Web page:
Published: Thursday, November 17, 1994
Edition: THIRD
Section: MONEY
Page: C1
Byline: By MIKE HUGHLETT Business writer


The money is in the bank.

After months of political wrangling. After weathering an ugly turn in the bond markets. Harrah's Jazz Co. Wednesday closed the sale of $435 million in junk bonds, the financial cornerstone of what's billed as the world's largest casino.

But while the deal is done, its effects will linger in the bond market. The issue, one of the casino industry's largest, should set the tone for other casino bond deals - particularly construction projects - over the next year, experts said at a gaming conference in New Orleans Wednesday.

Asbestos abatement begins Friday on the temporary casino, which will open at the Municipal Auditorium next spring. Monday, workers will begin removing asbestos from the Rivergate, site of the permanent casino slated to open in spring 1996.

"We're elated," said Ron Lenczycki, Harrah's Jazz's president.

The casino is expected to represent a total investment of $815 million. Its three partners will put in $170 million in equity (managing partner Harrah's is putting in 53 percent of that). A syndicate of banks led by Bankers Trust Co. of New York will lend $175 million. The bulk of the remaining money comes from the seven-year bonds. At least $150 million of those were snapped up by mutual funds of Fidelity Investments, the Boston-based mutual fund giant.

Harrah's Jazz paid a steep price for the bonds. They have a 14.25 percent coupon. Plus, bondholders get a "cash sweep": 7 1/4 percent of the casino's cash flow up to $350 million annually in cash flow. (Cash flow here is profits before interest, taxes and depreciation).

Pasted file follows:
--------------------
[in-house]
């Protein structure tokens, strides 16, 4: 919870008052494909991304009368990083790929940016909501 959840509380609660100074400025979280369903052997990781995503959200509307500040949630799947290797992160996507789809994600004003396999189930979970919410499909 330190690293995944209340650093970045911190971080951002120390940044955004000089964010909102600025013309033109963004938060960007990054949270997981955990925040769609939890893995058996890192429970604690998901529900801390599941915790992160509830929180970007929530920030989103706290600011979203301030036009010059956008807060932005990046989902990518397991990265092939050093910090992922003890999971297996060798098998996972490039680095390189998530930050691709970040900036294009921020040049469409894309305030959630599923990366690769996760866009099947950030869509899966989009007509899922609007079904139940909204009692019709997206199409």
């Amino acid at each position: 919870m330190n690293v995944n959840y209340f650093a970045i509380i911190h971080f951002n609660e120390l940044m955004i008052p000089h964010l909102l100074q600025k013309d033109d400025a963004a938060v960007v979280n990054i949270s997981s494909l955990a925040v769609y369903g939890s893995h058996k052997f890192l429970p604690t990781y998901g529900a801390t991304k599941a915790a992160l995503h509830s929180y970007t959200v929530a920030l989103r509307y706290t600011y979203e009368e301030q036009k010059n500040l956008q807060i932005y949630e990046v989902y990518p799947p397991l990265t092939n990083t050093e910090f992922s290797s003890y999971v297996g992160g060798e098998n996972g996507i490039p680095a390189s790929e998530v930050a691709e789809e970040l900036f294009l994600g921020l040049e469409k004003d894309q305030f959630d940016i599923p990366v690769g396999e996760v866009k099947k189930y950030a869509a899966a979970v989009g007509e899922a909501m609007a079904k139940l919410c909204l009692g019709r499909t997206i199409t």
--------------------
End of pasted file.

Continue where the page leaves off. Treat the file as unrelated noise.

With that deal-sweetener, the bonds - at par - should yield at least 18 percent. They're yielding less now, because they're selling at 105 - five points above par (100). Bond yields fall as prices rise.

"This (bond issue) will set a new standard in the industry for high-yield," said Tom Libassi, senior vice president at Mitchell Hutchins Asset Management, which manages mutual funds for its parent firm, PaineWebber. "For the next 12 months, this will be the structure people will look at."

That was basically the consensus of a panel of financial executives Wednesday at The Riverboat Gaming Congress & Expo. The conference at the Ernest N. Morial Convention Center was put on by Gaming & Wagering Business magazine and Michael Jones and Co., a Chicago marketing firm specializing in gambling.

Until the junk market turns again to favor sellers, bond buyers will be looking for new deals with amenities such as cash sweeps.

Many casino junk bond deals over the past year have included warrants for bondholders to buy stock at a specific price. But that sweetener isn't as attractive in the wake of oversaturation in Mississippi.

At least four or five companies' bond issues there included warrants. But the companies' stocks are trading so low that the warrants aren't worth much now.

The Harrah's deal also marks a return to stricter covenants on bond deals, Libassi said. Covenants essentially are rules. And Libassi and others said the Harrah's Jazz deal has more detailed covenants on how bondholders' money will be spent.

The stricter covenants are in reaction to loosely structured Mississippi bond deals that went haywire in the wake of construction cost overruns.

Copyright The Times-Picayune Publishing Corp.